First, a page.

by Julius Eggeling | 1882 | 730,838 words | ISBN-13: 9788120801134
This is Satapatha Brahmana XIII.1.8 English translation of the Sanskrit text, including a glossary of technical terms. This book defines instructions on Vedic rituals and explains the legends behind them. The four Vedas are the highest authortity of the Hindu lifestyle revolving around four castes (viz., Brahmana, Ksatriya, Vaishya and Shudra). Satapatha (also, Śatapatha, shatapatha) translates to “hundred paths”. This page contains the text of the 8th brahmana of kanda XIII, adhyaya 1.
1. Prajāpati poured forth the life-sap of the horse. When poured forth, it weighed down the ṛc (hymn-verse) and the sāman (hymn-tune). The Vaiśvadeva (offerings) upheld that (Aśvamedha): thus, when he offers the Vaiśvadevas, it is for the upholding of the Aśvamedha.
2. With (Vāj. S. XXII, 20), 'To Ka hail! To the Who hail! To the Whoever hail!' he makes the one relating to Prajāpati the first (or chief one), and thus upholds (the Aśvamedha) by means of the deities with Prajāpati as their chief.
3. 'Hail, meditation (we give) unto him meditated upon! Hail, the mind unto the Lord of creatures! Hail, thought unto him, the known!' what the mystic sense of the former (utterances) was that it is here.
4. 'To Aditi hail! To Aditi, the mighty, hail! To Aditi, the most merciful, hail!' Aditi, doubtless, is this (earth): it is by her that he upholds it.
5. 'To Sarasvatī hail! To Sarasvatī, the pure, hail! To Sarasvatī, the great, hail!' Sarasvatī, doubtless, is speech: by speech he thus upholds it.
6. 'To Pūṣan hail! To Pūṣan, the protector of travellers, hail! To Pūṣan, the watcher of men, hail!' Pūṣan, doubtless, is cattle: by means of cattle he thus upholds it.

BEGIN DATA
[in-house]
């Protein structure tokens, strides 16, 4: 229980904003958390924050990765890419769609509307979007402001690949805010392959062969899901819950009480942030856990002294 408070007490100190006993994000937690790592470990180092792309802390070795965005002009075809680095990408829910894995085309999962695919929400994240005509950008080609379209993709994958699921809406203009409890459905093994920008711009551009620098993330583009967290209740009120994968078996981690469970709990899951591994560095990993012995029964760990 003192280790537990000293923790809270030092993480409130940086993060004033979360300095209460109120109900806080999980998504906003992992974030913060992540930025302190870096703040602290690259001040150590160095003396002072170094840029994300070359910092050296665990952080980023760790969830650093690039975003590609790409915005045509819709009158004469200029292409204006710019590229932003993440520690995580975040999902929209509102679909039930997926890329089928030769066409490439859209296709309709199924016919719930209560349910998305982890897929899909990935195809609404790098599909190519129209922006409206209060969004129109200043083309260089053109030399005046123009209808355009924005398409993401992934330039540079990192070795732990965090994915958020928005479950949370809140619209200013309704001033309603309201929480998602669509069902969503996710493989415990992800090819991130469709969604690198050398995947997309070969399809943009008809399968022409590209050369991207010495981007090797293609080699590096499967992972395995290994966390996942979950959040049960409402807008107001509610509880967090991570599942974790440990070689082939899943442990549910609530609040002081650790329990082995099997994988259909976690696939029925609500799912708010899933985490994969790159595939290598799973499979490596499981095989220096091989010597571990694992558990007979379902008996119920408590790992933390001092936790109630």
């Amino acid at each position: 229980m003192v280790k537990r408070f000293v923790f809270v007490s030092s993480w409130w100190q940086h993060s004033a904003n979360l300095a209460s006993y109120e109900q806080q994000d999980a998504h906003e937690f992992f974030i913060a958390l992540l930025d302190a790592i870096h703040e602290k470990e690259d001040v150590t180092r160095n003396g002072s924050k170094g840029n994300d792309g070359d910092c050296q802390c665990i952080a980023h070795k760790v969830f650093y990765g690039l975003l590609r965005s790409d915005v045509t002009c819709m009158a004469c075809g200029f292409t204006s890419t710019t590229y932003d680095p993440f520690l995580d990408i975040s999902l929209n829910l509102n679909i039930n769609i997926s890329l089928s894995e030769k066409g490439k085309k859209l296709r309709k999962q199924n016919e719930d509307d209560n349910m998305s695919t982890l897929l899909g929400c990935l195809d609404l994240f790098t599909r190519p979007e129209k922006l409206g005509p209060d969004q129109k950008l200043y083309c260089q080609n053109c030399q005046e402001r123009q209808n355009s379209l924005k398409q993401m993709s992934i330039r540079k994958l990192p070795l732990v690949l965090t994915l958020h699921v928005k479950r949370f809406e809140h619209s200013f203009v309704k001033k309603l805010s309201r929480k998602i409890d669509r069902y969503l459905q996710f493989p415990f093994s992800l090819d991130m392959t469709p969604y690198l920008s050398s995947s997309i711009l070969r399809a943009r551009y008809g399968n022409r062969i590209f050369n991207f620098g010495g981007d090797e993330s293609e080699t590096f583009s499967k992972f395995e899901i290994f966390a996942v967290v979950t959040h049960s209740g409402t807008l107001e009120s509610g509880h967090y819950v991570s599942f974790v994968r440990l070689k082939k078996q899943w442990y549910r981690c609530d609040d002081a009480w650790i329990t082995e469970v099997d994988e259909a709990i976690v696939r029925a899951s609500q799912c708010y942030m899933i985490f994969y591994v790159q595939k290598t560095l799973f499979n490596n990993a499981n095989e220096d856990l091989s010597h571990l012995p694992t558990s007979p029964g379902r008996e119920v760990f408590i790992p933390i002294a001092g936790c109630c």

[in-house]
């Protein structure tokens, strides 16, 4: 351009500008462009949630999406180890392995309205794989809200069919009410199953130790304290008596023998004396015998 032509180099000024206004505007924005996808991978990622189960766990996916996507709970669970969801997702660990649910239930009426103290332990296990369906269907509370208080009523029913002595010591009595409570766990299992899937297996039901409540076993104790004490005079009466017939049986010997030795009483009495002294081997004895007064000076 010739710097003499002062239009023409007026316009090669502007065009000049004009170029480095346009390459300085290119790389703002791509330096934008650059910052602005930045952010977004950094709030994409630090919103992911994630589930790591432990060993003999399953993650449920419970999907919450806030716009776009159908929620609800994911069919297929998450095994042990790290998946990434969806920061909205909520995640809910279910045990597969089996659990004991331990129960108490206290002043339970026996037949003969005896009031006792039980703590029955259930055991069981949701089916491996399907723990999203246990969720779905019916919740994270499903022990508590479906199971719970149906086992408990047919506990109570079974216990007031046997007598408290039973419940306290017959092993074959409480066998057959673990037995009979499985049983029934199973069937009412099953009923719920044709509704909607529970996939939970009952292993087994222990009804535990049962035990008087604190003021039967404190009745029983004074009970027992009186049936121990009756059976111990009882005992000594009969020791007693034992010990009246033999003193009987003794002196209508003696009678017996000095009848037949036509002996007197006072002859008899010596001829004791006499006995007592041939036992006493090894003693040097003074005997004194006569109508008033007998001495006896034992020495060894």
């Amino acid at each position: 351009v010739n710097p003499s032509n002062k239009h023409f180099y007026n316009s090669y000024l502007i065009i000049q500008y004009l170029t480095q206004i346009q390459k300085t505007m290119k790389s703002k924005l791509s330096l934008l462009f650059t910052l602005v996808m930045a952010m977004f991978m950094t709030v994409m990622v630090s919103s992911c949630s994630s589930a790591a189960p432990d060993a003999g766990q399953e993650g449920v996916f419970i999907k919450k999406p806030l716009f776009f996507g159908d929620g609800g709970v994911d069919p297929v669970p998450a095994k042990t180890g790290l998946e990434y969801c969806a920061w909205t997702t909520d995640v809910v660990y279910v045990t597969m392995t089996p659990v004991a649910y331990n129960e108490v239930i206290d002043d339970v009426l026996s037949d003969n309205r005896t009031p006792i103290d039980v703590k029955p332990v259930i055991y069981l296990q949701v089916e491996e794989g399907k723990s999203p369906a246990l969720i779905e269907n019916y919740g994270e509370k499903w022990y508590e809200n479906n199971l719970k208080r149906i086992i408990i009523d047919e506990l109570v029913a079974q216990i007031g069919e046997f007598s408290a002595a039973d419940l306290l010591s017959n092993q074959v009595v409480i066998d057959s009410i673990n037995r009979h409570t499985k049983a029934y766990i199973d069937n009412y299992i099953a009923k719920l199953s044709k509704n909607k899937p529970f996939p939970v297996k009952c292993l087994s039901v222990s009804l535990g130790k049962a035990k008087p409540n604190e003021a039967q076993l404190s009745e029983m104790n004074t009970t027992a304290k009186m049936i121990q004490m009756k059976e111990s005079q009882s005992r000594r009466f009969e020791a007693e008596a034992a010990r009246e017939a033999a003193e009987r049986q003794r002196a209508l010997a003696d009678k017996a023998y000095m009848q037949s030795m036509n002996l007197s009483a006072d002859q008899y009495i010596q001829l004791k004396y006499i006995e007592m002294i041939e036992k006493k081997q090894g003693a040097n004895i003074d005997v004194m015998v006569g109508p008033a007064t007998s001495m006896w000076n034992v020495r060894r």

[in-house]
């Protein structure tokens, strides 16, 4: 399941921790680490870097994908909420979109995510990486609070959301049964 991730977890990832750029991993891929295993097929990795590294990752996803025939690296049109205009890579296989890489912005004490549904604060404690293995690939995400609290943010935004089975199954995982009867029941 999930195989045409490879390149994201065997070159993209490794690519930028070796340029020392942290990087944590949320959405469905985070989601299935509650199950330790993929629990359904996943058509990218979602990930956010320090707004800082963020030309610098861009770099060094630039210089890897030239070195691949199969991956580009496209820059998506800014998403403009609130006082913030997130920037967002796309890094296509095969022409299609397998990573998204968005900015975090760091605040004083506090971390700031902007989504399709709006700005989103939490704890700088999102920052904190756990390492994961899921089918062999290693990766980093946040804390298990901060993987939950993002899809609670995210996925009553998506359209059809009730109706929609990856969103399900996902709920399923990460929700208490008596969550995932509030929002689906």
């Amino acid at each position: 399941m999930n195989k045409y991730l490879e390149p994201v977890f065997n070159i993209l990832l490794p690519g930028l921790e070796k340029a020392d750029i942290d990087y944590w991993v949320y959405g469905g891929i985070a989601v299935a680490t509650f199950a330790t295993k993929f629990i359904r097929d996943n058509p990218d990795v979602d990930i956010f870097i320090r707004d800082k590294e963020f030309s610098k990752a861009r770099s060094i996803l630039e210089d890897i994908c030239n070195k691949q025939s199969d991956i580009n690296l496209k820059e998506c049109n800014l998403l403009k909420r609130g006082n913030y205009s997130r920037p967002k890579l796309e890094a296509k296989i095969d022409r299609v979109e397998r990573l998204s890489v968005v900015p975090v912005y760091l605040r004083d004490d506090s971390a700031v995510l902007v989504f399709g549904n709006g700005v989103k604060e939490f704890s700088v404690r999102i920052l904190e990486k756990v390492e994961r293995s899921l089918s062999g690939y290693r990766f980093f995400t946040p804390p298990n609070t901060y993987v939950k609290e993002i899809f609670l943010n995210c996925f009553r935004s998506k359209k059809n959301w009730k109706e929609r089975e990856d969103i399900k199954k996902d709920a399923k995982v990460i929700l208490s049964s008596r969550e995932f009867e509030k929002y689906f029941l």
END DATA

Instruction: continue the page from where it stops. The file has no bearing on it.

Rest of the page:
7. 'To Tvaṣṭṛ hail! To Tvaṣṭṛ, the seminal, hail! To Tvaṣṭṛ, the multiform hail!' Tvaṣṭṛ, doubtless, is the fashioner of the couples of animals: by means of forms he thus upholds it.
8. 'To Viṣṇu hail! To Viṣṇu, the protector of what grows, hail! To Viṣṇu, the bald, hail!' Viṣṇu, doubtless, is the sacrifice: by sacrifice he thus upholds it. With (Vāj. XXII, 21), 'Let every mortal espouse the friendship of the divine guide, . . .,' he offers last of all a full (-spoon)-oblation; for the full-offering is this (earth): he thus finally establishes himself on this (earth).
Footnotes and references:
See p. 289, note 1. It is here taken to be represented by the Yajus:--aśvamedhaṃ yajurātmakavigrahavantaṃ sṛṣṭavān, Harisv.--the larger number of sacrificial formulas used at the performances being too heavy for the recited and chanted texts.
Mahīdhara takes 'ādhim ādhītāya' in the sense of 'ādhānaṃ prāptāya' (who has obtained a consecrated fire); and 'manaḥ prajātaye' in the sense of 'manasi vartamānāya p.' (to P. who is in our mind); and 'cittaṃ vijñātāya' in the sense of 'sarveṣāṃ cittasākṣiṇe' (to the witness, or knower, of all men's thoughts).
Harisvāmin probably is right in supplying 'vyāhṛtīnām;' though possibly 'devatānām' (deities) may be understood.
The meaning of 'nibhūyapa' is doubtful; Mahīdhara explains it by 'nitarām bhūtvā matsyādyavatāraṃ kṛtvā pāti.' Perhaps it may mean 'condescending protector,' though one expects a direct object with 'pa.'
The word 'śipiviṣṭa,' as applied to Viṣṇu, is likewise of doubtful meaning. The native dictionaries assign both the meaning 'bald' and 'leprous' (or, affected with skin-disease) to it; whilst the first part 'śipi' is taken variously by commentators as meaning 'cattle,' or 'ray,' or 'water,' or 'living being.'
See III, 1, 4, 18; VI, 6, 1, 21; and p. 294, note 1.